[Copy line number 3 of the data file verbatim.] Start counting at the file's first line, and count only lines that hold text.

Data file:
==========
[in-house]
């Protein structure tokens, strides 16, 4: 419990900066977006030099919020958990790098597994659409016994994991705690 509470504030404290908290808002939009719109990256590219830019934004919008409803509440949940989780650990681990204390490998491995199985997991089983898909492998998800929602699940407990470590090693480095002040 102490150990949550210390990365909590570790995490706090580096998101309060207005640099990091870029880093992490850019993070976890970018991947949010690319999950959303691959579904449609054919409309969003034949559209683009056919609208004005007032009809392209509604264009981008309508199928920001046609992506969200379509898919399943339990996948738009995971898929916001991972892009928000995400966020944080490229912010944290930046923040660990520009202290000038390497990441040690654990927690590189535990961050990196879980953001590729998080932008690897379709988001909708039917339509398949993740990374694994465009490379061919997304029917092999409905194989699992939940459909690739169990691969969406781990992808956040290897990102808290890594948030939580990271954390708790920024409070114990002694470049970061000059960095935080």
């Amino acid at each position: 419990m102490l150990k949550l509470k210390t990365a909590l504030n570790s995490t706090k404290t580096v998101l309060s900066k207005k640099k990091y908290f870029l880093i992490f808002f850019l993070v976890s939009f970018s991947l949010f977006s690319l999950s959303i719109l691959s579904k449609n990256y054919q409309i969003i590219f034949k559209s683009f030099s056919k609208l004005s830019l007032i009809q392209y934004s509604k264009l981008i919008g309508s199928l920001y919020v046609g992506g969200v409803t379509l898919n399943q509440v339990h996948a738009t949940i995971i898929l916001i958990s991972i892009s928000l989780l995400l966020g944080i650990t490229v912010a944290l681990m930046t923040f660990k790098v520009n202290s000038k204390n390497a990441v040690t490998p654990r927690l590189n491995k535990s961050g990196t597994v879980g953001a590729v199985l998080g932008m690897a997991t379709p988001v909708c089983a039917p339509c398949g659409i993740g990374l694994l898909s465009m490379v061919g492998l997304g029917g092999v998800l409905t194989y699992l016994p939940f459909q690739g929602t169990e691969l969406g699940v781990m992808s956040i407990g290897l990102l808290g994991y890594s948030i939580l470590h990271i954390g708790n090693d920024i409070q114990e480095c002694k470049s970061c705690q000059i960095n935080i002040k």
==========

């Amino acid at each position: 419990m102490l150990k949550l509470k210390t990365a909590l504030n570790s995490t706090k404290t580096v998101l309060s900066k207005k640099k990091y908290f870029l880093i992490f808002f850019l993070v976890s939009f970018s991947l949010f977006s690319l999950s959303i719109l691959s579904k449609n990256y054919q409309i969003i590219f034949k559209s683009f030099s056919k609208l004005s830019l007032i009809q392209y934004s509604k264009l981008i919008g309508s199928l920001y919020v046609g992506g969200v409803t379509l898919n399943q509440v339990h996948a738009t949940i995971i898929l916001i958990s991972i892009s928000l989780l995400l966020g944080i650990t490229v912010a944290l681990m930046t923040f660990k790098v520009n202290s000038k204390n390497a990441v040690t490998p654990r927690l590189n491995k535990s961050g990196t597994v879980g953001a590729v199985l998080g932008m690897a997991t379709p988001v909708c089983a039917p339509c398949g659409i993740g990374l694994l898909s465009m490379v061919g492998l997304g029917g092999v998800l409905t194989y699992l016994p939940f459909q690739g929602t169990e691969l969406g699940v781990m992808s956040i407990g290897l990102l808290g994991y890594s948030i939580l470590h990271i954390g708790n090693d920024i409070q114990e480095c002694k470049s970061c705690q000059i960095n935080i002040k």